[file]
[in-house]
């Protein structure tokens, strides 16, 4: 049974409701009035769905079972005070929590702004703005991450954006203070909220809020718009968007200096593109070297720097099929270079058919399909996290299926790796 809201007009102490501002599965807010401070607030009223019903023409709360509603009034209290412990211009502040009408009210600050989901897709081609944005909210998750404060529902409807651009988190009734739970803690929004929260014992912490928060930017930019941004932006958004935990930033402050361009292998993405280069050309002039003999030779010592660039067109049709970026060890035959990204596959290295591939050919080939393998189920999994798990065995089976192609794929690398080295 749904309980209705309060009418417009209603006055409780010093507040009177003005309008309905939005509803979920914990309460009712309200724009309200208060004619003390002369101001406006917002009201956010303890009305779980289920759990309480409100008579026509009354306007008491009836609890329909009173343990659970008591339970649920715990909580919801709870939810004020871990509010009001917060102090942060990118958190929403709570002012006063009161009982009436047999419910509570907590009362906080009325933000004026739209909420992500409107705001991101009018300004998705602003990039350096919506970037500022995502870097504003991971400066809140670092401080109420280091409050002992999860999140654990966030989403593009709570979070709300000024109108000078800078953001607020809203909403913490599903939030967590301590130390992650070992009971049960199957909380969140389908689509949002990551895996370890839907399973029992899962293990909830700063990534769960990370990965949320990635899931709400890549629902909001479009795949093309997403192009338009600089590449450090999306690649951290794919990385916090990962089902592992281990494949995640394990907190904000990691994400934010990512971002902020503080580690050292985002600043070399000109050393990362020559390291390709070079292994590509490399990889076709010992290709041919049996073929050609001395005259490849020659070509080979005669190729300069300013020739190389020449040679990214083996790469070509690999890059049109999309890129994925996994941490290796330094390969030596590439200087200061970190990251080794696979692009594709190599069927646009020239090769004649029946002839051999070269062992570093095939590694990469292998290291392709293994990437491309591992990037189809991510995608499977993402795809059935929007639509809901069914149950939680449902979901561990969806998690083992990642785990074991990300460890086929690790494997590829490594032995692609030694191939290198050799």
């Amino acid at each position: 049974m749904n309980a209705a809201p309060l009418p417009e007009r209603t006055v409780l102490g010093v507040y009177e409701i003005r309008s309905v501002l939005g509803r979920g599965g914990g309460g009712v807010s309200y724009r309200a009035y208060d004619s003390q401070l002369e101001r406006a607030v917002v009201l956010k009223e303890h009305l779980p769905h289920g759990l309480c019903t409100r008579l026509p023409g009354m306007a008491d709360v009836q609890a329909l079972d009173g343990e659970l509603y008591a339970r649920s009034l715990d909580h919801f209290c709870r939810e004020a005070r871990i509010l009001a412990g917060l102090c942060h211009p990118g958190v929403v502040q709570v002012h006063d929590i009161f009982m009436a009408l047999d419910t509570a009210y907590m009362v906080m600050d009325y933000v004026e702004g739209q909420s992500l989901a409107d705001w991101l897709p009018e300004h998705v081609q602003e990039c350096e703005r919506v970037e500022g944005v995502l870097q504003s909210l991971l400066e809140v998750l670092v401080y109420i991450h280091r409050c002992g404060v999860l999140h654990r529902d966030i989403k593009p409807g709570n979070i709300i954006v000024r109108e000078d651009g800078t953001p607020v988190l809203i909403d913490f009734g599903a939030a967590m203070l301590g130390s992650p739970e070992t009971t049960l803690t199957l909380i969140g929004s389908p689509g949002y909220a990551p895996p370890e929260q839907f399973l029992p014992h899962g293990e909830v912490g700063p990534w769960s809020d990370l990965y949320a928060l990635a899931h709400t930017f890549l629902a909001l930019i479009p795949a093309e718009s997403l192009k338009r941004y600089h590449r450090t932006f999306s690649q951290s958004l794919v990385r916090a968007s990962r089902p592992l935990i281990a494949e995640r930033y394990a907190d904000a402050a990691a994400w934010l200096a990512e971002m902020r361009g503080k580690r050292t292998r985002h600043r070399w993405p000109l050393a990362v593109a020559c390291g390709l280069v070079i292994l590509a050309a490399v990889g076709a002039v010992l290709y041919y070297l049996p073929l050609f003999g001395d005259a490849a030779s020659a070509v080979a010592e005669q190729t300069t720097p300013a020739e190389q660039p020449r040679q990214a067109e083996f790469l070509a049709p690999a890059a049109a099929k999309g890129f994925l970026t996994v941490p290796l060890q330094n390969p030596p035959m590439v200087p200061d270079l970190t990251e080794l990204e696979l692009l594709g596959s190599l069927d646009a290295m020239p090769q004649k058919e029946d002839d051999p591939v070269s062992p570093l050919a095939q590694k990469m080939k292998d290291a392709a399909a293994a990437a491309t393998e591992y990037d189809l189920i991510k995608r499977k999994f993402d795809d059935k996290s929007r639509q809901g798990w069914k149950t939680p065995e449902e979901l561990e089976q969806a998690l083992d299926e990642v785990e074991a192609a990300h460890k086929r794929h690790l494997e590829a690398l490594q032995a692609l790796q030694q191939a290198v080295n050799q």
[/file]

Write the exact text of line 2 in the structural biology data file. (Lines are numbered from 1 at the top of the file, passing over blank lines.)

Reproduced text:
């Protein structure tokens, strides 16, 4: 049974409701009035769905079972005070929590702004703005991450954006203070909220809020718009968007200096593109070297720097099929270079058919399909996290299926790796 809201007009102490501002599965807010401070607030009223019903023409709360509603009034209290412990211009502040009408009210600050989901897709081609944005909210998750404060529902409807651009988190009734739970803690929004929260014992912490928060930017930019941004932006958004935990930033402050361009292998993405280069050309002039003999030779010592660039067109049709970026060890035959990204596959290295591939050919080939393998189920999994798990065995089976192609794929690398080295 749904309980209705309060009418417009209603006055409780010093507040009177003005309008309905939005509803979920914990309460009712309200724009309200208060004619003390002369101001406006917002009201956010303890009305779980289920759990309480409100008579026509009354306007008491009836609890329909009173343990659970008591339970649920715990909580919801709870939810004020871990509010009001917060102090942060990118958190929403709570002012006063009161009982009436047999419910509570907590009362906080009325933000004026739209909420992500409107705001991101009018300004998705602003990039350096919506970037500022995502870097504003991971400066809140670092401080109420280091409050002992999860999140654990966030989403593009709570979070709300000024109108000078800078953001607020809203909403913490599903939030967590301590130390992650070992009971049960199957909380969140389908689509949002990551895996370890839907399973029992899962293990909830700063990534769960990370990965949320990635899931709400890549629902909001479009795949093309997403192009338009600089590449450090999306690649951290794919990385916090990962089902592992281990494949995640394990907190904000990691994400934010990512971002902020503080580690050292985002600043070399000109050393990362020559390291390709070079292994590509490399990889076709010992290709041919049996073929050609001395005259490849020659070509080979005669190729300069300013020739190389020449040679990214083996790469070509690999890059049109999309890129994925996994941490290796330094390969030596590439200087200061970190990251080794696979692009594709190599069927646009020239090769004649029946002839051999070269062992570093095939590694990469292998290291392709293994990437491309591992990037189809991510995608499977993402795809059935929007639509809901069914149950939680449902979901561990969806998690083992990642785990074991990300460890086929690790494997590829490594032995692609030694191939290198050799």